Saturday, September 3, 2022

Carlos Mérida's delightful illustrations for "The Magic Forest"

So far as I can tell, famed Guatemalan artist Carlos Mérida (1891-1985) didn't illustrate many books during his long career of focusing primarily on canvas, ceramics and murals. A Treasury of Mexican Folkways, from 1947, is perhaps the most notable example of Mérida doing book illustrations; he provided about 100 drawings.1

Mérida also collaborated with author Patricia Fent Ross on at least three books. Two of them are Made in Mexico: The Story of a Country's Arts and Crafts and The Hungry Moon: Mexican Nursery Tales. The third is today's featured book: The Magic Forest, which was published in 1948 by Alfred A. Knopf under the Borzoi Books for Young People label.

Here's a little about Mérida's career from, purely coincidentally, the website of the nearby Phoenix Art Museum:
"Guatemalan artist Carlos Mérida is best known for creating Modernist abstract art that integrated Latin American culture with 20th-century European painting. ... In 1910, at the age of 19, Mérida presented work in his first art exhibition. That same year, he moved to Paris, where he lived for four years and met and worked with Pablo Picasso, Piet Mondrian, and Amedeo Modigliani, as well as several prominent Latin American artists residing in Europe at that time. ... He was known for integrating figurative elements into his abstract art, such as colorful organic and geometric representations of clusters of people, and employed a variety of media, including watercolor, oil, gouache and pencil, and parchment and plastic."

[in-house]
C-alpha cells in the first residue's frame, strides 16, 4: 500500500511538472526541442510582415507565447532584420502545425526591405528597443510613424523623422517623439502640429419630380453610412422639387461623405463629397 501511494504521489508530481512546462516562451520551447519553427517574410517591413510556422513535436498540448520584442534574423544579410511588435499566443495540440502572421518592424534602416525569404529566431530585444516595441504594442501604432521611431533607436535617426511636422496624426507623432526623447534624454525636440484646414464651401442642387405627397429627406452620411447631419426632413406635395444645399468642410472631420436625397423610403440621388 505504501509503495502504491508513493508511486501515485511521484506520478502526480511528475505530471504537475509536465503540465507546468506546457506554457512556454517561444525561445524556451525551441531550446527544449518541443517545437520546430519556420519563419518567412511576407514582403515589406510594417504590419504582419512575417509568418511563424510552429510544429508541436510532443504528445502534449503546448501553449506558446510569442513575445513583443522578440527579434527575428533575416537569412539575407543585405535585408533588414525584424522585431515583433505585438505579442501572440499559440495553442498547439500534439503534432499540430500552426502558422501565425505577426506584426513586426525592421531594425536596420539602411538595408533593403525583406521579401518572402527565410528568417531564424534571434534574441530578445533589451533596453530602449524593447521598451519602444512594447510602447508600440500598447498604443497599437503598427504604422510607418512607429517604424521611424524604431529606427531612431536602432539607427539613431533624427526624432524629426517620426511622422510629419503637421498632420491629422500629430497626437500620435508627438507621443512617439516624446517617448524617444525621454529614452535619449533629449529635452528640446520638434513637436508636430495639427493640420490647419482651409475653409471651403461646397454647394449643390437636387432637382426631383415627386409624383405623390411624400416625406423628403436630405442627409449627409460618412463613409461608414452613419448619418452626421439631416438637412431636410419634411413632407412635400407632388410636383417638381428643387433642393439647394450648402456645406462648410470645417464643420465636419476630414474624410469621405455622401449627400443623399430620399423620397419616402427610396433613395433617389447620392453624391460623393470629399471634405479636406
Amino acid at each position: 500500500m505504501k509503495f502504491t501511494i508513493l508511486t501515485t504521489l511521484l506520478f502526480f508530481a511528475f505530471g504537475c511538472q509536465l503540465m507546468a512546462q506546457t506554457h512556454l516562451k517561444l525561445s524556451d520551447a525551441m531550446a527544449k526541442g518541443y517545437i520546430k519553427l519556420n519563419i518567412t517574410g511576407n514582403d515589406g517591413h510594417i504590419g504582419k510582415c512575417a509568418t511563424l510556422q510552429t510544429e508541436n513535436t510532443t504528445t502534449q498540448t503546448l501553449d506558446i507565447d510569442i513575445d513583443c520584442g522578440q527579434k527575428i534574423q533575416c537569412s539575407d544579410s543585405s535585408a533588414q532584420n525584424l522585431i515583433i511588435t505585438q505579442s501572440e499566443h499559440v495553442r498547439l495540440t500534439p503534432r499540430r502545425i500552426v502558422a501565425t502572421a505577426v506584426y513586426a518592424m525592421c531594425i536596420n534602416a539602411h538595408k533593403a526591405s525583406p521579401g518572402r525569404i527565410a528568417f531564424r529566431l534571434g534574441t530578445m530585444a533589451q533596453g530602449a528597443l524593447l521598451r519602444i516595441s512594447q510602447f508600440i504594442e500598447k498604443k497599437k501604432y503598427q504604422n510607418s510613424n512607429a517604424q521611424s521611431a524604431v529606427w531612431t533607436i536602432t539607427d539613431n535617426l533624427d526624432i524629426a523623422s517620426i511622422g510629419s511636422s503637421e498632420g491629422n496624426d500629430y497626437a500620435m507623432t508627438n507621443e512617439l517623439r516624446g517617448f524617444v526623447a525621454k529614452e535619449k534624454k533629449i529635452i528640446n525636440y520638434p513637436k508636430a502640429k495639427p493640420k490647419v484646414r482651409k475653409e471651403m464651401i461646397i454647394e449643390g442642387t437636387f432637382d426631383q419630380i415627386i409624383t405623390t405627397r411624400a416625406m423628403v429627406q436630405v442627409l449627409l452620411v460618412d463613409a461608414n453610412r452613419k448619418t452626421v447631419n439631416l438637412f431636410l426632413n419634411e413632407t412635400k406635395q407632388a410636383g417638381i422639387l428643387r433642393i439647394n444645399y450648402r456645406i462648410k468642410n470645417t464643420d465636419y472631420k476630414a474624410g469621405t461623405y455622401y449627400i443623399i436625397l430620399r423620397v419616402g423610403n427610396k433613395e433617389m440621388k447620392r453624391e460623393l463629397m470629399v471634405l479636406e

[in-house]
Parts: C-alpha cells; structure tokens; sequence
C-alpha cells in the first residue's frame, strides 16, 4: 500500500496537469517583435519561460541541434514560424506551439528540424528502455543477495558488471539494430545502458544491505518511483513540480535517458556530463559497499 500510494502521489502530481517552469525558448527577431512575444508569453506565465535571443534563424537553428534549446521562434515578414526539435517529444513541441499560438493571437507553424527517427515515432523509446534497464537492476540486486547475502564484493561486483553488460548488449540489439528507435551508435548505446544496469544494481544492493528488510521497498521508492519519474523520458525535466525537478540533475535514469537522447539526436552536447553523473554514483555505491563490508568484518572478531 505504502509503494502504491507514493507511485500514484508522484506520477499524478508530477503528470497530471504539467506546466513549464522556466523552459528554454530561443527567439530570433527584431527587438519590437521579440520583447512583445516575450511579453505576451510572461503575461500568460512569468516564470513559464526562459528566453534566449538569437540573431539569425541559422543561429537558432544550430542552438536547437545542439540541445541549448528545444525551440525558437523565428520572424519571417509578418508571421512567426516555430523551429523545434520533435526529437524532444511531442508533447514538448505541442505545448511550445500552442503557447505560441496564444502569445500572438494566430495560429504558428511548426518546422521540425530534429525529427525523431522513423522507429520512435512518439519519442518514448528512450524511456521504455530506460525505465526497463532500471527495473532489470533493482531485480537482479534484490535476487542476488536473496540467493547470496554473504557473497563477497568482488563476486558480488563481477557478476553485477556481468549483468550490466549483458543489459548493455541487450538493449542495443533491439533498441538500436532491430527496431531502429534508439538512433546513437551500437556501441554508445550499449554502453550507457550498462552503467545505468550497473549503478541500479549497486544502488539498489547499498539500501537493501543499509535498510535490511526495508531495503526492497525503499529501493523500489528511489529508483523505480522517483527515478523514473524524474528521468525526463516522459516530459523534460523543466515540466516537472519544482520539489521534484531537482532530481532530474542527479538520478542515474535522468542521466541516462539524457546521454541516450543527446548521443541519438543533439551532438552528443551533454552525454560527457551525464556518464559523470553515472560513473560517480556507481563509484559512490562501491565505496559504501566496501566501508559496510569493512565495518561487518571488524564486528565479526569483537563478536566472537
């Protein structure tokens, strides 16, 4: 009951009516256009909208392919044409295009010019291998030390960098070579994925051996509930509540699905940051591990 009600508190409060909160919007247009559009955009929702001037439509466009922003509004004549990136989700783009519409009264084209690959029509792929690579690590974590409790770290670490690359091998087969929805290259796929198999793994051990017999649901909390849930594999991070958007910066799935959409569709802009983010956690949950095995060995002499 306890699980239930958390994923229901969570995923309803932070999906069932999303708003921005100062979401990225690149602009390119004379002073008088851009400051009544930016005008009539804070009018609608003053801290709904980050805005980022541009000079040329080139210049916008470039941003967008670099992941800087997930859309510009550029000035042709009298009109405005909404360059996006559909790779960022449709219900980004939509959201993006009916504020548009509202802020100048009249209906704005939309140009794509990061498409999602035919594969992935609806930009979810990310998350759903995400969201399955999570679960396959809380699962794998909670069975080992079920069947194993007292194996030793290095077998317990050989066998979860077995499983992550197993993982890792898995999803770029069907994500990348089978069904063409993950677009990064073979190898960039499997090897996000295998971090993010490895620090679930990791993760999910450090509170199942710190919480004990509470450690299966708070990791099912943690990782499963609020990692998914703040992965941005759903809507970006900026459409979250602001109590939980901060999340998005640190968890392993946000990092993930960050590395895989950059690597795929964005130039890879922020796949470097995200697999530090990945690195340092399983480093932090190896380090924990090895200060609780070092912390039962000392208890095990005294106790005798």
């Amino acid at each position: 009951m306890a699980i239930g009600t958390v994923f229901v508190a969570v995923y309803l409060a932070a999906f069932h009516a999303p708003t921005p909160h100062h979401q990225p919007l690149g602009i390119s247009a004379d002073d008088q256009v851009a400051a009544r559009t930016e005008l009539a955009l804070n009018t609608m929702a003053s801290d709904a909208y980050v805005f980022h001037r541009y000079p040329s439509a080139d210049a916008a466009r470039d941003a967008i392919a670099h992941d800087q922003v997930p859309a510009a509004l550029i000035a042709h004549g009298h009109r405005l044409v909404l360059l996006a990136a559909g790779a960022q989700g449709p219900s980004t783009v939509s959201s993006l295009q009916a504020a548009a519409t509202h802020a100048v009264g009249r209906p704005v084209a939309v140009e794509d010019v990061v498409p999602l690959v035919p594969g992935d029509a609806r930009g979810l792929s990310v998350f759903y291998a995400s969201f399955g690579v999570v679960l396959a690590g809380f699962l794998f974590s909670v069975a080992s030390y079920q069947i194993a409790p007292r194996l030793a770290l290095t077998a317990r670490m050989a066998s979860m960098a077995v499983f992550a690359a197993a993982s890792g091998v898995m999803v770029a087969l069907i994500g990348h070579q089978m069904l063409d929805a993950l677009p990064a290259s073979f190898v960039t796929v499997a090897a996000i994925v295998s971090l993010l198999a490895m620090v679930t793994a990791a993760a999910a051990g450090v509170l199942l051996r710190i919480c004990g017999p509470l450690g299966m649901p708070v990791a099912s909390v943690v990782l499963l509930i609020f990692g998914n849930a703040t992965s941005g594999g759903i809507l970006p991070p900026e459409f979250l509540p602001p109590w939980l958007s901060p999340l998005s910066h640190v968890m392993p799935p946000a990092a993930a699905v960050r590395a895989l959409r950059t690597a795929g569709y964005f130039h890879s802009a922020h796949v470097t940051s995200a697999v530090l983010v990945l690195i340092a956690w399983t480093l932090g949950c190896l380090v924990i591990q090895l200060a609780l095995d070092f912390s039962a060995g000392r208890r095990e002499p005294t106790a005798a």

Mérida's illustrations, including the cover and endpapers, for The Magic Forest are pure delight. As for the story itself, its characters include Concha and Coco Perez, who are twins; Peddy, the Chief of the Elves; Queen Peachblossom; Raul the Fox; Rosita Rabbit; Dido the Dog; Mario Monkey; Chippy Chipmunk; Mr. Bear; Bully Badger and Derry Deer. In 1948, a short review from Kirkus called it "a disturbing fairy tale for the five and six year olds [but] older children will find it enjoyable in somewhat the manner of the Wilde tales." That's the only review I could find online. The book isn't even listed on Goodreads, which is curious for something from a major publisher as relatively recent as 1948. I might go ahead and rectify that.

Here is a sampling of Merida's illustrations, starting with the front endpapers.
1. A Treasury of Mexican Folkways is subtitled "The Customs, Myths, Folklore, Tradition, Beliefs, Fiestas, Dances and Songs of the Mexican People." Reviewing it on Amazon in 2007, someone noted: "This fascinating book is a magnificent, all-inclusive account of the Mexican people, their colorful, dramatic, and ancient traditions and ways of life, worship, work, and play. It is filled with rare and wonderful stories of saints, heroes, cowboys, bandits; descriptions of exotic dances and fiestas; accounts of strange customs and ceremonies. All the folk arts -- pottery making, gold and silver work, carving, weaving, hand-drawn work -- are thoroughly described and lavishly illustrated with line drawings and photographs. ... [It] is nothing less than an encyclopedia, a virtual one-volume course in Mexican lore and culture." 

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